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Gospel: A Novel Paperback – February 15, 1995


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Product Details

  • Paperback: 816 pages
  • Publisher: Picador; Reprint edition (February 15, 1995)
  • Language: English
  • ISBN-10: 0312119240
  • ISBN-13: 978-0312119249
  • Product Dimensions: 6 x 1.8 x 9 inches
  • Shipping Weight: 2.4 pounds (View shipping rates and policies)
  • Average Customer Review: 4.4 out of 5 stars  See all reviews (64 customer reviews)
  • Amazon Best Sellers Rank: #1,721,279 in Books (See Top 100 in Books)

Editorial Reviews

Amazon.com Review

An intellectual detective story with the grand entertainment of a nineteenth-century novel, Gospel concerns the search for a lost first-century gospel of the Bible, a document that could shake the foundations of Christianity. Theological student Lucy Dantan and disillusioned ex-Jesuit Patrick O'Hanrahan pursue clues to the gospel's whereabouts across three continents through dozens of colorful locales. This book is a literary delight in the vein of Possession and The Name of the Rose.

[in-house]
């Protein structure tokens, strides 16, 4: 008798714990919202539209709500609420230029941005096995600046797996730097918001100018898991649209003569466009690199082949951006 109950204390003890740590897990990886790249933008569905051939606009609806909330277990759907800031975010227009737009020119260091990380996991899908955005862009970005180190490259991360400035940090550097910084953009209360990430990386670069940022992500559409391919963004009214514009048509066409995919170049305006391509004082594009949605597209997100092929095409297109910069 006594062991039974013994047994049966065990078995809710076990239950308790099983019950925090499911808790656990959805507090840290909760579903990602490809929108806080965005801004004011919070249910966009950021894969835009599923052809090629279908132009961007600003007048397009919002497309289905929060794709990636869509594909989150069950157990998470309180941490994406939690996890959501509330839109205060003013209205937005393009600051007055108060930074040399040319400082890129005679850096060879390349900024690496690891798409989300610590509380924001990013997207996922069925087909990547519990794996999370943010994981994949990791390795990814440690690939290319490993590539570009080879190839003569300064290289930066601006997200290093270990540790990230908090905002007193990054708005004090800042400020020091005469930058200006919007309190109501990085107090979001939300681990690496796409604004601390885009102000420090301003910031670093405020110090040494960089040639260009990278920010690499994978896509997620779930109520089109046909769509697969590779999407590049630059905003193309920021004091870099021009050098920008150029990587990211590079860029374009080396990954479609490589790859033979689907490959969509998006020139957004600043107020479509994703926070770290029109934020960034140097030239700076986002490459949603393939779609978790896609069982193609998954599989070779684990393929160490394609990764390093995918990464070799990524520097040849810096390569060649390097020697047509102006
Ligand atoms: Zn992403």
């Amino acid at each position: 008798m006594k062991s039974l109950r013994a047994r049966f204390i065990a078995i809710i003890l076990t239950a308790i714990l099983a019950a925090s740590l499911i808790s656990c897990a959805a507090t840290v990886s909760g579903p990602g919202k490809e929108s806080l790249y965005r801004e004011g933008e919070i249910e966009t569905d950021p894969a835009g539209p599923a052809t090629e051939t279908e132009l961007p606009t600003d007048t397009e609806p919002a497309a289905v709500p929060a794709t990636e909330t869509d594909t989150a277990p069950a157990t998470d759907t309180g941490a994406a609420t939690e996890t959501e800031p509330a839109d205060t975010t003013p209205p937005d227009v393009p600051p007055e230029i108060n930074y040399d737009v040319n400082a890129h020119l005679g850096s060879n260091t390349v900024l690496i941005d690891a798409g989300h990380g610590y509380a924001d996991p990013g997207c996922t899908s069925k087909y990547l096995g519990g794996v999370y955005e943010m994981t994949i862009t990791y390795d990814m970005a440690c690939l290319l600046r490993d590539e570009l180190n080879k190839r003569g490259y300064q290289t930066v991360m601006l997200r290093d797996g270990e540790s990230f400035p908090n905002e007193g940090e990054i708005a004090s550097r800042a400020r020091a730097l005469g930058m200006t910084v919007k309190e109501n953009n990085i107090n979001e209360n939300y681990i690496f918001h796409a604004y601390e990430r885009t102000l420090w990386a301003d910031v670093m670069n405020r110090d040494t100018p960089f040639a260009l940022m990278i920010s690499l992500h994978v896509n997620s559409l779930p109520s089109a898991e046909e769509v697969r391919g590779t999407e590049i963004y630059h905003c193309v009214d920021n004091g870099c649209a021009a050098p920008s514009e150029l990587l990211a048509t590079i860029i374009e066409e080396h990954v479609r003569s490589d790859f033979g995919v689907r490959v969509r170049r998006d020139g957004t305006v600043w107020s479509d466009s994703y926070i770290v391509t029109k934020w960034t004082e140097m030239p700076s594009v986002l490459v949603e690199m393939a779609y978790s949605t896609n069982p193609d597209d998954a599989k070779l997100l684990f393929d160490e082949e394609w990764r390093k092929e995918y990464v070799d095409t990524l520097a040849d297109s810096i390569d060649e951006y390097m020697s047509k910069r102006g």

From Publishers Weekly

Barnhardt's massive, erudite novel turns on a transcontinental search for a lost, biblical Gospel.
Copyright 1995 Reed Business Information, Inc.

Customer Reviews

This book may, indeed should, be used, as a corrective to a superficial faith.
G. Stucco
What is even of greater interest is "Gospel: A Novel" was written ten years before "Da Vinci Code" and is as a good as a book now as it was then.
T. Scott
Barnhardt's epistle deals more with the change in his characters than the actual plot--I think I would have liked more plot and less character.